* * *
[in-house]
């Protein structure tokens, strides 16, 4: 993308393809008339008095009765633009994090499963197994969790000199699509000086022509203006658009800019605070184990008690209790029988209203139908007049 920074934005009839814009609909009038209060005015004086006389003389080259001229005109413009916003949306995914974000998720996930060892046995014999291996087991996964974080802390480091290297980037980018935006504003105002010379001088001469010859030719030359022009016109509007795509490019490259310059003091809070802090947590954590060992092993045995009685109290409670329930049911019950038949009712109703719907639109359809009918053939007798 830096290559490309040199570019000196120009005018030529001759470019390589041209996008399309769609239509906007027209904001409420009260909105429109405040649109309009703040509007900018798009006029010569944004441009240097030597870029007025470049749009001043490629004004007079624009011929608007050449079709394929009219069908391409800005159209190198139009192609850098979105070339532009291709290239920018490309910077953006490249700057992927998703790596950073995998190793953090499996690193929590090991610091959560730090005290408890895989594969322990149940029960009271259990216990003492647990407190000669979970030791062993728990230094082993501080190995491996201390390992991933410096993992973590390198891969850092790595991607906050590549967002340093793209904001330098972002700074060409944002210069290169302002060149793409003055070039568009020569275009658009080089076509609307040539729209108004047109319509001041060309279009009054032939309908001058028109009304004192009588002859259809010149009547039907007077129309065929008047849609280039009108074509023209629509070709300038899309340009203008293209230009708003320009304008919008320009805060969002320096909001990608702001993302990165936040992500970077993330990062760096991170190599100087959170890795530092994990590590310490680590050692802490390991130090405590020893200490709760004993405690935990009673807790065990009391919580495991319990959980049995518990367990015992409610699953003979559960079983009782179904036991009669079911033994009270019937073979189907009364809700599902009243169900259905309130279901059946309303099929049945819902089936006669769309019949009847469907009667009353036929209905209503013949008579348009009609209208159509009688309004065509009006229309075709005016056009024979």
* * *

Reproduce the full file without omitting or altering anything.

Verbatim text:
[in-house]
């Protein structure tokens, strides 16, 4: 993308393809008339008095009765633009994090499963197994969790000199699509000086022509203006658009800019605070184990008690209790029988209203139908007049 920074934005009839814009609909009038209060005015004086006389003389080259001229005109413009916003949306995914974000998720996930060892046995014999291996087991996964974080802390480091290297980037980018935006504003105002010379001088001469010859030719030359022009016109509007795509490019490259310059003091809070802090947590954590060992092993045995009685109290409670329930049911019950038949009712109703719907639109359809009918053939007798 830096290559490309040199570019000196120009005018030529001759470019390589041209996008399309769609239509906007027209904001409420009260909105429109405040649109309009703040509007900018798009006029010569944004441009240097030597870029007025470049749009001043490629004004007079624009011929608007050449079709394929009219069908391409800005159209190198139009192609850098979105070339532009291709290239920018490309910077953006490249700057992927998703790596950073995998190793953090499996690193929590090991610091959560730090005290408890895989594969322990149940029960009271259990216990003492647990407190000669979970030791062993728990230094082993501080190995491996201390390992991933410096993992973590390198891969850092790595991607906050590549967002340093793209904001330098972002700074060409944002210069290169302002060149793409003055070039568009020569275009658009080089076509609307040539729209108004047109319509001041060309279009009054032939309908001058028109009304004192009588002859259809010149009547039907007077129309065929008047849609280039009108074509023209629509070709300038899309340009203008293209230009708003320009304008919008320009805060969002320096909001990608702001993302990165936040992500970077993330990062760096991170190599100087959170890795530092994990590590310490680590050692802490390991130090405590020893200490709760004993405690935990009673807790065990009391919580495991319990959980049995518990367990015992409610699953003979559960079983009782179904036991009669079911033994009270019937073979189907009364809700599902009243169900259905309130279901059946309303099929049945819902089936006669769309019949009847469907009667009353036929209905209503013949008579348009009609209208159509009688309004065509009006229309075709005016056009024979």